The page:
Last Updated: Wednesday 13th September, 2023
The death of a loved one is a difficult time and situations in which a will is contested can be an additional burden. In Trinidad and Tobago, there are specific legal grounds, procedures, and considerations that must be understood before embarking on this journey. In this article, we will explore the key aspects of contesting a will in Trinidad and Tobago.
Grounds for Contesting a Will
Before delving into the process, it's essential to understand the legitimate grounds on which a will can be contested in Trinidad and Tobago:
1. Lack of Testamentary Capacity
One frequently encountered basis for challenging a will arises when there are concerns about the testator's mental capacity when he made the will. It is necessary to demonstrate that the testator (the individual creating the will) wasn't of sound mind or did not fully grasp the implications of his decisions.
2. Undue Influence
If there is evidence to suggest that the testator was coerced, manipulated, or unduly influenced by someone to create or modify the will in a way that doesn't align with his true intentions, the will may be contested. Such evidence may include physical violence, verbal bullying or simply talking to a sick person who is seriously ill in such a way that that person may be induced for quietness-sake to do anything. Or it can be a circumstance where one of the children of the testator deliberately tells the testator incorrect information in order to secure an inheritance i.e. there is "deliberate poisoning of a person's mind."
3. Fraud or Forgery
If there is reason to believe that the will was forged or executed under fraudulent circumstances, it can be contested. For example, if it can be proved that a will in its entirety has been forged or the person allegedly making the will ("the testator's") signature has been forged, this will result in the will being invalid.
4. Improper Execution
Wills in Trinidad and Tobago must adhere to specific legal formalities. It must be signed by a testator - in the presence of at least two witnesses, who must sign there and then. If this wasn't done, the will can be challenged. Click here to read more about these formalities. Contesting a will on the grounds of improper execution typically involves demonstrating that the will did not meet these formal requirements.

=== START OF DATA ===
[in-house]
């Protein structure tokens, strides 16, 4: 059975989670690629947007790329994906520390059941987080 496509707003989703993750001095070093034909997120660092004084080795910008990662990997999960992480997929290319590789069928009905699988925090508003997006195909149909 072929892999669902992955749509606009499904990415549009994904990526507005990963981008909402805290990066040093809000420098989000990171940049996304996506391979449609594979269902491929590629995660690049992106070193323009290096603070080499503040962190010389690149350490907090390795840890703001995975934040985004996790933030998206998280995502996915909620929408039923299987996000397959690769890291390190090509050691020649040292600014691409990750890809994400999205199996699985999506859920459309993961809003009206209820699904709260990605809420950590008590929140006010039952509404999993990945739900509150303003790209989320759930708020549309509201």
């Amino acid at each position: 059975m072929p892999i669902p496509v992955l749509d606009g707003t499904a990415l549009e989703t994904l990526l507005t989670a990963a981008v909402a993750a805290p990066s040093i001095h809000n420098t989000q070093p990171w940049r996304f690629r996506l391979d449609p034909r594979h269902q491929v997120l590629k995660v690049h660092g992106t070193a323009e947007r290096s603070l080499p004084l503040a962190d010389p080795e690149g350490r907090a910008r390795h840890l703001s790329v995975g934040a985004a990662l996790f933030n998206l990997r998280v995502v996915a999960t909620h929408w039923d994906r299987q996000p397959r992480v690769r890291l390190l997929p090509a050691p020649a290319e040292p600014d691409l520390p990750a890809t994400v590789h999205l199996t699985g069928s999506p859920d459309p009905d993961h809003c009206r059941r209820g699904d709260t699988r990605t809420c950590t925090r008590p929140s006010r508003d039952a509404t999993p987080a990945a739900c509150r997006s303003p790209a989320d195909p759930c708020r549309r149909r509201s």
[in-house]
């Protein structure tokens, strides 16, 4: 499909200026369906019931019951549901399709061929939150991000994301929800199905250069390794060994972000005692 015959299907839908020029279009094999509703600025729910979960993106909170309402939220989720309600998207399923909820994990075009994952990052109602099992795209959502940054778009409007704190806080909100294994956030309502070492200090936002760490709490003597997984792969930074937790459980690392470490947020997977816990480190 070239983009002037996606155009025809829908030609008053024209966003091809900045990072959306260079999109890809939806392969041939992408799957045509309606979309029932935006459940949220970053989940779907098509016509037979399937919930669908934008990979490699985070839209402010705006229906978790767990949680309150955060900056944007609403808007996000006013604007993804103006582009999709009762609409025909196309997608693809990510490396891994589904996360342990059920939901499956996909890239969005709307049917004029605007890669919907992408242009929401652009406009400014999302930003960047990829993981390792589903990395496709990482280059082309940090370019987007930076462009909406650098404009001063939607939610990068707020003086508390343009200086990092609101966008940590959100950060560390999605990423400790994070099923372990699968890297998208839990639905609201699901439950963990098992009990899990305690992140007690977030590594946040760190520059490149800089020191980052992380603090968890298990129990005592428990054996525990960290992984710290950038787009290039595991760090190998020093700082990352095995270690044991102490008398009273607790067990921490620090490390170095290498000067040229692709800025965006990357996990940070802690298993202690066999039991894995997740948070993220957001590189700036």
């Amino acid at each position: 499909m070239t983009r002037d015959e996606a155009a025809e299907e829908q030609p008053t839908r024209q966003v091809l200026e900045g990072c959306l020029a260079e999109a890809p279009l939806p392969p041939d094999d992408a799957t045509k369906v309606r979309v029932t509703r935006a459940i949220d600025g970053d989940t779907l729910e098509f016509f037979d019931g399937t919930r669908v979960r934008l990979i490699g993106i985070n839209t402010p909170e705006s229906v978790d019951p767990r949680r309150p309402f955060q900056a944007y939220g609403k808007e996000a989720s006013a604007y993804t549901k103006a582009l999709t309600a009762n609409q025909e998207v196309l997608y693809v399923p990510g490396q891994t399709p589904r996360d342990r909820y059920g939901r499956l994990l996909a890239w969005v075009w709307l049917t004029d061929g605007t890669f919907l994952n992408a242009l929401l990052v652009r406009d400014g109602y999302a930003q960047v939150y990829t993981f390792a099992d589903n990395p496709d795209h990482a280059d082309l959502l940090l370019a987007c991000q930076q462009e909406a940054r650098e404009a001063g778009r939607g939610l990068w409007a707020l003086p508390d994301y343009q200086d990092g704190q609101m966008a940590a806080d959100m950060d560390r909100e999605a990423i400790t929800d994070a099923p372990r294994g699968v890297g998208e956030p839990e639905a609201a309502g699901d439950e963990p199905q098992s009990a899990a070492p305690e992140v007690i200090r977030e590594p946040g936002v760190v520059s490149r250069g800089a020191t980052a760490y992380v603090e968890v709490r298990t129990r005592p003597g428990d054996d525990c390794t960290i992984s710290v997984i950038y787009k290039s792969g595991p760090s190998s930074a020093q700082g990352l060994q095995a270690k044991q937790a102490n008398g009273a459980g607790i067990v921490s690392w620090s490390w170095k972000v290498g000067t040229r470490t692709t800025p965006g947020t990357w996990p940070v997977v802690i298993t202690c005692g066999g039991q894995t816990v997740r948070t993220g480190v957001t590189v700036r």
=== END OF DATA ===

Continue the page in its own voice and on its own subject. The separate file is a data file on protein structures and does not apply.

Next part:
5. Lack of knowledge and approval
Where a will has been executed correctly (i.e. the testator has signed the will in the presence of two witnesses who have also signed the will) and the testator had the necessary testamentary capacity, knowledge and approval will be presumed. However, there are certain circumstances, whereby it must be proved that the testator had the necessary knowledge to understand the content of his will and that he approved the content. If the testator was deaf and/or dumb; could not speak or write or was paralysed; blind or illiterate; or the will is alleged to have been signed by another person for the deceased at his direction; then it must be proved that the testator had the necessary knowledge to understand the content of his will and that he approved the contents.
Additionally, if the circumstances surrounding the will being executed raise suspicion, it will then be for those who believe the will to be valid to call evidence to dispel the suspicions. The greater the suspicion, the greater the burden on the person trying to prove the will to dispel that suspicion.
In circumstances where part of the will is read over to the testator but not all the will, the rules relating to knowledge and approval may only apply to part of the will.
The Process of Contesting a Will
1. Seek Legal Counsel
The first step is to consult with an experienced attorney who specializes in probate and estate litigation. They will evaluate the circumstances and determine if there are valid grounds for contesting the will.
2. Enter a Caveat
If a grant of probate application has already been filed at the Probate Registry; meaning that the process to administer the estate of the deceased according to the will has begun, contesting the will and halting the probate procedure may necessitate your attorney entering a caveat at the Probate Registry. A caveat is a written notice which prevents the Probate Registry from issuing a grant of probate to any applicant without the caveator (the person entering the caveat) being made aware of this. A caveat essentially pauses the process for six months, though this can be extended.
3. Commence probate action
If there are legitimate grounds, your attorney will commence a probate action with evidence to support the claim in the High Court of Trinidad and Tobago. The evidence may include witness testimonies, medical records and any relevant documents.
4. Court Proceedings
The case will be heard in court, and each party will present their arguments and evidence. The court will make a decision based on the merits of the case.
5. Mediation or Settlement
In some instances, the parties involved may opt for mediation or negotiate a settlement outside of court.
Contesting should not be taken lightly. It is key that you understand the implications of contesting a will and consider speaking to an attorney at an early stage.
Important Notice: This post does not constitute legal advice. Always consult with an attorney on any legal problem or issue.
This website is managed by AURORA Chambers; a law practice in Trinidad and Tobago.
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